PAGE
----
Obama’s SupplierPay initiative – why it’s not just for small businesses

By Kyriba July 18, 2014

It’s widely known that payments from large buyers can often be slow, and this can cause a significant pressure on SMBs’ working capital. Combining this with the challenge that many SMBs have raising financing (66 percent of small businesses say that they find it “difficult to raise new business financing,” according to a recent Pepperdine and D&B study)1.

Last Friday, the White House launched its SupplierPay2 initiative (modeled on its earlier QuickPay program), which urges large companies to speed up payments to their suppliers, who are often small businesses. The aim of the initiative is simple – large companies should either commit to paying their suppliers quicker, or otherwise give them access to lower cost capital. It will help to keep the supply chain moving steadily, while avoiding squeezing some suppliers out of the market due to their own lack of cash. In itself, this initiative is nothing new – the UK launched a similar program back in 20123. However, the potential scale of SupplierPay means that its impact could be significantly higher.

So far, 26 large companies, such as Apple, Coca-Cola and IBM, have signed up to the voluntary program4. Many of these companies are also viewed as leaders in supply chain management (there is a considerable amount of overlap between this list, and Gartner’s Supply Chain Top 255), so its unsurprising that the President called on them to lead the charge.

By speeding up payments, supply chain finance programs, if implemented correctly, will certainly benefit SMBs, and by extension will benefit the economy in general. However, can they be useful the large companies themselves, aside from a healthy dose of good PR?

Simply put, yes, very much so. Two of the most effective programs that large companies can implement to speed up supplier payments are dynamic discounting and reverse factoring. Traditional early payment discount programs – e.g.  1/10 net 30 – give an “all or nothing” discount, so if the buyer is unable to process payments in less than 10 days (which is frequently the case), it has no incentive to make payments any earlier than usual. Dynamic discounting offers greater flexibility, by providing a sliding scale discount which moves toward zero as the payment moves towards its due date. It’s also worth bearing in mind that if a buyer can make 1/10 net 30 payments, this is equivalent to an 18 percent – risk-free – return on corporate cash. This could lead to enormous returns for the companies who have signed up so far, who spend countless billions with their suppliers.

Another early-payment program that is beginning to gain traction is reverse factoring, Reverse factoring connects buyers, suppliers, and multiple banks through a software platform to support the early payment of invoices to a company’s suppliers. The solution provides visibility to invoices that the buyer approves for payment, enabling suppliers to opt for early payment of the approved invoices – at a favorable discount compared to financing they could receive on their own. Pre-arranged financing is provided by the banks that participate in the buyer’s supply chain finance program. As with dynamic discounting, this could provide huge returns for the participating banks, while helping suppliers get quicker access to cash.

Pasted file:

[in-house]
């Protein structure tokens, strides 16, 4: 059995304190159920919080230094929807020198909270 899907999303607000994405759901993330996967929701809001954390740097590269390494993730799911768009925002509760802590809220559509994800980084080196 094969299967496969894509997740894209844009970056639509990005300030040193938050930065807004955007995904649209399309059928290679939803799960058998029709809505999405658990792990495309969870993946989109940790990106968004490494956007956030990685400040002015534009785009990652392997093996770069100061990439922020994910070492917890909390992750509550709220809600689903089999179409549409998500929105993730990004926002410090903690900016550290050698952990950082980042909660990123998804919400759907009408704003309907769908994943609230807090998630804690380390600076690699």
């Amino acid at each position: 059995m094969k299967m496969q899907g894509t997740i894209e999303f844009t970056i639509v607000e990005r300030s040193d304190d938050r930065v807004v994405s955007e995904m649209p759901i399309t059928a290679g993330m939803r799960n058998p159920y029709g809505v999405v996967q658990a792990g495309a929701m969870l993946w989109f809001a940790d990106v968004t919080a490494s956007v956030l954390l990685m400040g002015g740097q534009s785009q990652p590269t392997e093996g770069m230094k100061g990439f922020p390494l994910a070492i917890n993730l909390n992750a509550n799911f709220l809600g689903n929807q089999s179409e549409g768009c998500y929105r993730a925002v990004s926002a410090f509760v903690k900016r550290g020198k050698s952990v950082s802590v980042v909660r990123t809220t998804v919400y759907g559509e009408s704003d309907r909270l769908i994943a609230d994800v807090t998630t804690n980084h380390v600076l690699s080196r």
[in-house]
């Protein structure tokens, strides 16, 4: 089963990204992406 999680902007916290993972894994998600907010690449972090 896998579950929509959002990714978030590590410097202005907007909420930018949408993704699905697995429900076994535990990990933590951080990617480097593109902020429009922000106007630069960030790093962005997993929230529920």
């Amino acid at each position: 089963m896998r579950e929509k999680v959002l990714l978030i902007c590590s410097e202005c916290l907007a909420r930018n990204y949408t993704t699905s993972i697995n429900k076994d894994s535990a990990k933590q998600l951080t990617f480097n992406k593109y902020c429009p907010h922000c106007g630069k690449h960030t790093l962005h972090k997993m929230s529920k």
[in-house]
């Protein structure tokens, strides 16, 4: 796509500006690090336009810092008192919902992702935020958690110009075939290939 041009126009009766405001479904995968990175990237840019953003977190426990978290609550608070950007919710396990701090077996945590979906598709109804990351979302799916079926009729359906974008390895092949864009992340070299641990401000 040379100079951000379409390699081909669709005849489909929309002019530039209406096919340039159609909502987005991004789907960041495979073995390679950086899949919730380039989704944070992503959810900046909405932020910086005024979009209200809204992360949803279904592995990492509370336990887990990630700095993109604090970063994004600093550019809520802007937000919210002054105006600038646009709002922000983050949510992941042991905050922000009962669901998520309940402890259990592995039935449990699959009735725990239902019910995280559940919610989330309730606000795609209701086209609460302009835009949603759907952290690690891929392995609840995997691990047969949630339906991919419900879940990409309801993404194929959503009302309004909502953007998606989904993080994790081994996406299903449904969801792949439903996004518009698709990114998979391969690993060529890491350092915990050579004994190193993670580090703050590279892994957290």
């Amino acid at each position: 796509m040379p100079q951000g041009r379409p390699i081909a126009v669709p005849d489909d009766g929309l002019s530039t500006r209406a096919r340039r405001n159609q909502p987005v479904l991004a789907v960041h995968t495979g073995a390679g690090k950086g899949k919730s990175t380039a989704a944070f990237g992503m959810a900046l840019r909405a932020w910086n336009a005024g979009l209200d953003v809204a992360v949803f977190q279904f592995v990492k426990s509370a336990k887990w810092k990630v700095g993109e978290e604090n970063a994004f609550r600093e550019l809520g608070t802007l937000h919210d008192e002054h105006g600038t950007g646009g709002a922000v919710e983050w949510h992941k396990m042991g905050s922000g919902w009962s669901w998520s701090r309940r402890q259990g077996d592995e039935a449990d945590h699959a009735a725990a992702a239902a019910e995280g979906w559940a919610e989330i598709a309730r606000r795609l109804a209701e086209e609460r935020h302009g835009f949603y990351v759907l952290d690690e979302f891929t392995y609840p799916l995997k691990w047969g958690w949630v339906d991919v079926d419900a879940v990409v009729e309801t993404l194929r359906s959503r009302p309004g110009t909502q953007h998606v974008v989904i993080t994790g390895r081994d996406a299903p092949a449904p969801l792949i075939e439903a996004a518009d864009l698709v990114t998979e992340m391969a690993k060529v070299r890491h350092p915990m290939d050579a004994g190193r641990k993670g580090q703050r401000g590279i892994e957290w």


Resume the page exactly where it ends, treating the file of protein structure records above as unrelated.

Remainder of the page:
So, while both of these programs certainly speed up the payment process and help keep working capital flowing at the often small suppliers, they can also have a significant benefit for the buyers, who can leverage their own cash reserves, to get a risk-free return that is many times greater than other vehicles.

These two programs can also be used interchangeably, depending on the buyer’s availability of cash at various points throughout the year. While it’s likely that the 26 companies who initially signed up are cash-rich throughout the year, others may have periods where they require external funding. If this is the case, they can then use their own high credit rating to secure low-cost financing for suppliers without the need to dig into their own funds. Corporates’ ability to optimize these programs is also connected on the quality of their cash forecasting, so they know how much cash is available for allocation to supplier financing.

While the President’s launch of SupplierPay is good news for vendors, it’s also sound business sense for the buyers, who can not only ensure the stability of their supply chain, but also make their own cash work harder. Hopefully the good example set by these initial 26 companies will encourage more large businesses to adopt supply chain finance programs, and give a boost to the economy as a whole.

References

1. Dun & Bradstreet Credibility Corp. and Pepperdine University Release Quarter 2 Survey Results – Yahoo! Finance, June 18, 2014

2. SupplierPay and QuickPay: Strengthening America’s Small Businesses – White House blog, July 11, 2014

3. Prime Minister announces Supply Chain Finance scheme – gov.uk, October 23, 2012

4. 26 companies join SupplierPay program to pay suppliers faster – The Paypers, July 15, 2014

5. Apple tops Gartner Supply Chain Top 25 for seventh year – Supply Management, May 22, 2014

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